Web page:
Decolonizing International Relations

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Branwen Gruffydd Jones
Rowman & Littlefield, 2006 - Political Science - 275 pages
The modern discipline of International Relations (IR) is largely an Anglo-American social science. It has been concerned mainly with the powerful states and actors in the global political economy and dominated by North American and European scholars. However, this focus can be seen as Eurocentrism. Decolonizing International Relations exposes the ways in which IR has consistently ignored questions of colonialism, imperialism, race, slavery, and dispossession in the non-European world. The first part of the book addresses the form and historical origins of Eurocentrism in IR. The second part examines the colonial and racialized constitution of international relations, which tends to be ignored by the discipline. The third part begins the task of retrieval and reconstruction, providing non-Eurocentric accounts of selected themes central to international relations. Critical scholars in IR and international law, concerned with the need to decolonize knowledge, have authored the chapters of this important volume. It will appeal to students and scholars of international relations, international law, and political economy, as well as those with a special interest in the politics of knowledge, postcolonial critique, international and regional historiography, and comparative politics.

Contributions by: Antony Anghie, Alison J. Ayers, B. S. Chimni, James Thuo Gathii, Siba N'Zatioula Grovogui, Branwen Gruffydd Jones, Sandra Halperin, Sankaran Krishna, Mustapha Kamal Pasha, and Julian Saurin


International Relations as the Imperial Illusion or the Need to Decolonize IR Julian Saurin
International Relations Theory and the Hegemony of Western Conceptions of Modernity Sandra Halperin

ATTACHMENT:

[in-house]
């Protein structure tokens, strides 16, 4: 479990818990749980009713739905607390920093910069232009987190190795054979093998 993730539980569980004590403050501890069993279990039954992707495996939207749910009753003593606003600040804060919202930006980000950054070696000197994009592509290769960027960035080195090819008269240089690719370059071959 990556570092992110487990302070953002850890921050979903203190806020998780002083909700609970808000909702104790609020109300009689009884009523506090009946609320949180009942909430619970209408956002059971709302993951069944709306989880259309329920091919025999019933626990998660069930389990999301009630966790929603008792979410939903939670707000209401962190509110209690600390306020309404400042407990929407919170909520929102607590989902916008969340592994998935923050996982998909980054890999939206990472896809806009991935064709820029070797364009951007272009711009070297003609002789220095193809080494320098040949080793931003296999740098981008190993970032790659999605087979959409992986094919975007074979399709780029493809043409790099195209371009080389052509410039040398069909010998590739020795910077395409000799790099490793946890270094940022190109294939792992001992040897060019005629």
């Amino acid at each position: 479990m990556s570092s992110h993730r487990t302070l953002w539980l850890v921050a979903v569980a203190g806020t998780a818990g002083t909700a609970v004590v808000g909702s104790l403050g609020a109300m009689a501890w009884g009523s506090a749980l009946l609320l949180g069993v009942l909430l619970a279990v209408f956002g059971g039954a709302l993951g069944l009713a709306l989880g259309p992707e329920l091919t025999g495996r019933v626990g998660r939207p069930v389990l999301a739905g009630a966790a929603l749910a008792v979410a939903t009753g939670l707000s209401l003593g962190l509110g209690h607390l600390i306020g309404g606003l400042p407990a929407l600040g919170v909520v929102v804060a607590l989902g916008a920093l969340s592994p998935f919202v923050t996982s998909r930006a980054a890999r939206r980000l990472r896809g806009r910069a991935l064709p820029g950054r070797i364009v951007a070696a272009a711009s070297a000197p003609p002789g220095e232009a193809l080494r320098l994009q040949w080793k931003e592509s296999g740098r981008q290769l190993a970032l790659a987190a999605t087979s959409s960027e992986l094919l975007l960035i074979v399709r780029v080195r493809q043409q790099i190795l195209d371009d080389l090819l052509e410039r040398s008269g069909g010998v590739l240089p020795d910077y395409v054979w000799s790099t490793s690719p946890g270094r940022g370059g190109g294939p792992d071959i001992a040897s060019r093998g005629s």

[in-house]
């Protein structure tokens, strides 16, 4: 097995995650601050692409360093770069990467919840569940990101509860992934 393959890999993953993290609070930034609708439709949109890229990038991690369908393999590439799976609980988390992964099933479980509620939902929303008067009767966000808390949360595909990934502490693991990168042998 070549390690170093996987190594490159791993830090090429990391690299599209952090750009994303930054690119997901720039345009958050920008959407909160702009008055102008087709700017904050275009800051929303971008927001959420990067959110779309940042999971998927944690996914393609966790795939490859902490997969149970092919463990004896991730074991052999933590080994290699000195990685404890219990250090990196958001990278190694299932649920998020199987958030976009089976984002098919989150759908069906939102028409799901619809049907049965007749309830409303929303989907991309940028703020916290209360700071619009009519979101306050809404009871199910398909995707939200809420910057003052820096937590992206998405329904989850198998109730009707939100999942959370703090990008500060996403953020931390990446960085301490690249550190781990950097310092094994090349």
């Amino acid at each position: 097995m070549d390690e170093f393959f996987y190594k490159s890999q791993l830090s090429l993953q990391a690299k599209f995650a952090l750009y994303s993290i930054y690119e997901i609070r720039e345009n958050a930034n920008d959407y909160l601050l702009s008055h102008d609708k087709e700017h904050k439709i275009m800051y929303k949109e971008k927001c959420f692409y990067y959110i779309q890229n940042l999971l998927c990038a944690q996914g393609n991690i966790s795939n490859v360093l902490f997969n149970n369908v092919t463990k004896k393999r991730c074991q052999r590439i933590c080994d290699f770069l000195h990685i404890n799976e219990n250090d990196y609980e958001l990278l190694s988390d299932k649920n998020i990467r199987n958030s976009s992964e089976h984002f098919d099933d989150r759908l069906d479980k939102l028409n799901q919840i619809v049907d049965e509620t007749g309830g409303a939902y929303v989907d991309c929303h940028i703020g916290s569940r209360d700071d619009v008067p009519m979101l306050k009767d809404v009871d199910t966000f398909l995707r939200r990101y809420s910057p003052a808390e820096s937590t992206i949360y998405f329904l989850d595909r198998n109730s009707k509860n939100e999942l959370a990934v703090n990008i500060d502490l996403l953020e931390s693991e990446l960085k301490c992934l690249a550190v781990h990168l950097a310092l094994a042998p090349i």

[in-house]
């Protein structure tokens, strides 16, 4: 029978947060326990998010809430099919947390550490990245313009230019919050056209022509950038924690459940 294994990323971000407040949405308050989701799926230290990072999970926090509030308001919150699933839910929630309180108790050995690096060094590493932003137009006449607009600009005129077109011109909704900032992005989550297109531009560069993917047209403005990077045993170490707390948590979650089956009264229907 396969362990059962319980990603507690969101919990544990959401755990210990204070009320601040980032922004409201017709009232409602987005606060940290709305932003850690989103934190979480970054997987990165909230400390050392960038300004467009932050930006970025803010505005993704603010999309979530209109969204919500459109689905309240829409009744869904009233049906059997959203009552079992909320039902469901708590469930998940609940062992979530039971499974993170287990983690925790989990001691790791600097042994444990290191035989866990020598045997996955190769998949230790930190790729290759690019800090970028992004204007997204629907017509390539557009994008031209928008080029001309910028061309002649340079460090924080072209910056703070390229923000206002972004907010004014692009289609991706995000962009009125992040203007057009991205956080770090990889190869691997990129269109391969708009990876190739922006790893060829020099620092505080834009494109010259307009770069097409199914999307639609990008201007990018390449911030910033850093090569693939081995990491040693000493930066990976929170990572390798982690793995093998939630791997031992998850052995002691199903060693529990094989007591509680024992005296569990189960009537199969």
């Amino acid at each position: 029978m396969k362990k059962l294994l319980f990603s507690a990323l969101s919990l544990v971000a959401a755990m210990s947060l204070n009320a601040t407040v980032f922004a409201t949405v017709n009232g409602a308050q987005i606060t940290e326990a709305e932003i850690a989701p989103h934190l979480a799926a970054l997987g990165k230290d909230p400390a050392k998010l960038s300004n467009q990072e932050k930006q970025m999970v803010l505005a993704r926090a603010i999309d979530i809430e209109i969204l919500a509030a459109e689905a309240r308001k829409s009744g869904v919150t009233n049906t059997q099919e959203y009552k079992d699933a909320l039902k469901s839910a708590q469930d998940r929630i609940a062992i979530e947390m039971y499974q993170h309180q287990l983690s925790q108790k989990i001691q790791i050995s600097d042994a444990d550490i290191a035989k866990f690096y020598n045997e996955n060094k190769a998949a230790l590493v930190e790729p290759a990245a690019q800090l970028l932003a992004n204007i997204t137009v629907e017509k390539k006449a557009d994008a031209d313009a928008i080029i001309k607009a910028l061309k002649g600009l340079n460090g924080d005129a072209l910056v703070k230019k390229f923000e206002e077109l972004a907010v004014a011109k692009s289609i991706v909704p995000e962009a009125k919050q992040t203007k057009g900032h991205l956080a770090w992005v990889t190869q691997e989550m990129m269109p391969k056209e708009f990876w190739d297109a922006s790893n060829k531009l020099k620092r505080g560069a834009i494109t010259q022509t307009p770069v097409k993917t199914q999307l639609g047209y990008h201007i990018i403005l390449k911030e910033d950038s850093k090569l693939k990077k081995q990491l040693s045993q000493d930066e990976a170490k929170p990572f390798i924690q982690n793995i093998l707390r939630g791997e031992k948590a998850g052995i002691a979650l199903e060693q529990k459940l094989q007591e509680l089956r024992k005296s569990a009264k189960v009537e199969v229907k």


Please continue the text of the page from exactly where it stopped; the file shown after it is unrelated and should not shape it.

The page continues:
Liberalism Islam and International Relations Mustapha Kamal Pasha
Race Amnesia and the Education of International Relations Sankaran Krishna
Decolonizing the Concept of Good Governance Antony Anghie
Dispossession through International Law Iraq in Historical and Comparative Context James Thuo Gathii
Beyond the Imperial Narrative African Political Historiography Revisited Alison J Ayers
Mind Body and Gut Elements of a Postcolonial Human Rights Discourse Siba NZatioula Grovogui
Retrieving Other Visions of the Future Sri Aurobindo and the Ideal of Human Unity B S Chimni
Imperatives Possibilities and Limitations Branwen Gruffydd Jones
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Page 12 - Colonialism is not satisfied merely with holding a people in its grip and emptving the native's brain of all form and content. By a kind of perverted logic, it turns to the past of the oppressed people, and distorts, disfigures, and destroys it.

About the author (2006)

Branwen Gruffydd Jones is lecturer in the School of Politics and International Studies at the University of Leeds.

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